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Mark 9:1-29 explains how Jesus appeared in glory to just three of his followers - Peter, James and John. These three were special friends, the inner circle.
It was a privileged but frightening experience. Peter always had something to say and on this occasion he just came out with the first thing that crossed his mind. He treats Jesus with the same honour as Moses and Elijah who represent the Law and the Prophets, but the voice from the cloud makes it clear that Jesus, the Son, has the pre-eminence. 'Listen to him' implies 'more than to these' or even 'listen only to him'. The Messiah is the fulfilment of the Law and the greatest of the Prophets; he exceeds both as the sun exceeds a candle.
In following him up the mountain, we need to recognise his awesome glory and majesty. He will reveal great and astonishing things to us, but we can't comprehend how far beyond all of them he truly is.
Returning from the high mountain, they find a bit of a commotion going on. Surrounded by a large crowd, the other nine disciples are having a loud argument with the religious leaders.
As soon as the people saw Jesus they ran to him in wonder. This is just as true today as it was then; whenever people truly see Jesus they are filled with wonder and run to him. We can point people in the right direction; we can tell them the stories about the things Jesus did and said; we can tell them how he affected our own lives. But only the Holy Spirit can reveal the living Messiah to a person. And when he does and they see for themselves they always run to him in wonder.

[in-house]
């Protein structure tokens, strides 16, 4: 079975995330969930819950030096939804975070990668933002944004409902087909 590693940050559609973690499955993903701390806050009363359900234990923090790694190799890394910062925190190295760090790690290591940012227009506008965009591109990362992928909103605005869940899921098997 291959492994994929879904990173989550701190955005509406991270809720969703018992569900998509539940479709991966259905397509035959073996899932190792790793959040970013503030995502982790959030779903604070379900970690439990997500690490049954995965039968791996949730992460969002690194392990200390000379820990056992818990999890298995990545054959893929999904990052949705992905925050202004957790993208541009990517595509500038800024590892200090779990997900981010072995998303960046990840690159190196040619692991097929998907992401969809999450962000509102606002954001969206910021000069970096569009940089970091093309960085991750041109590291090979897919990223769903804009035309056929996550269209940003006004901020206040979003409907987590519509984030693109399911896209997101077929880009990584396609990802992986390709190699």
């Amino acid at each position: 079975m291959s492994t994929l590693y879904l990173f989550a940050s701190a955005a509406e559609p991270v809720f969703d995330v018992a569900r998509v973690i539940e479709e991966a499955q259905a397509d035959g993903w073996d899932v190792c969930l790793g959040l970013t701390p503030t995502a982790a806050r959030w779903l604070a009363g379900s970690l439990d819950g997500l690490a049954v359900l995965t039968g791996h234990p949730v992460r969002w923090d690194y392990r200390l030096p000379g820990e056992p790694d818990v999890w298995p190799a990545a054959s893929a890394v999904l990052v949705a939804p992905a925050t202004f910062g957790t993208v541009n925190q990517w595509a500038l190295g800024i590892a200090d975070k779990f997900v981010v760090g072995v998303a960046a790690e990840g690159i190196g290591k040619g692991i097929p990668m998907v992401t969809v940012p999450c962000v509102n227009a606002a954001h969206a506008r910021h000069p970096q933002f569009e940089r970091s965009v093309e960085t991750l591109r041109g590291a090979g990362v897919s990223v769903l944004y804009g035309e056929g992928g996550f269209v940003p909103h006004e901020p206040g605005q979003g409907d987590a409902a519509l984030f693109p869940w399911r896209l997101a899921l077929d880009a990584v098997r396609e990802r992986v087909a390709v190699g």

The argument was about a difficult demon that the disciples had failed to cast out. The accepted way to cast out a demon was to ask its name and then use the name to eject it; clearly this cannot be done when the possessed person is mute. But Jesus doesn't need standard methods and does not need to know the demon's name. Although he says that prayer is essential for this kind of demon, he simply commands the demon to leave.
This truly demonstrates his power to the crowd, to the disciples and to the religious leaders too. Nobody can find fault with him. But if the disciples are to deal with a dumb demon they will need to pray and perhaps fast as well. Then they must command the demon to leave in Jesus' name.
We have no power of our own, but because Jesus made us his friends we can speak and act on his behalf. [Tweet it!]
Notice how, in these twenty-nine verses, we see Jesus in relationship with the Law, the Prophets, the religious authorities, the disciples, the world, and the demonic forces. He is greater than all of them, but only his disciples are invited and commanded to join him in his work. Do we really understand what a privilege that is?
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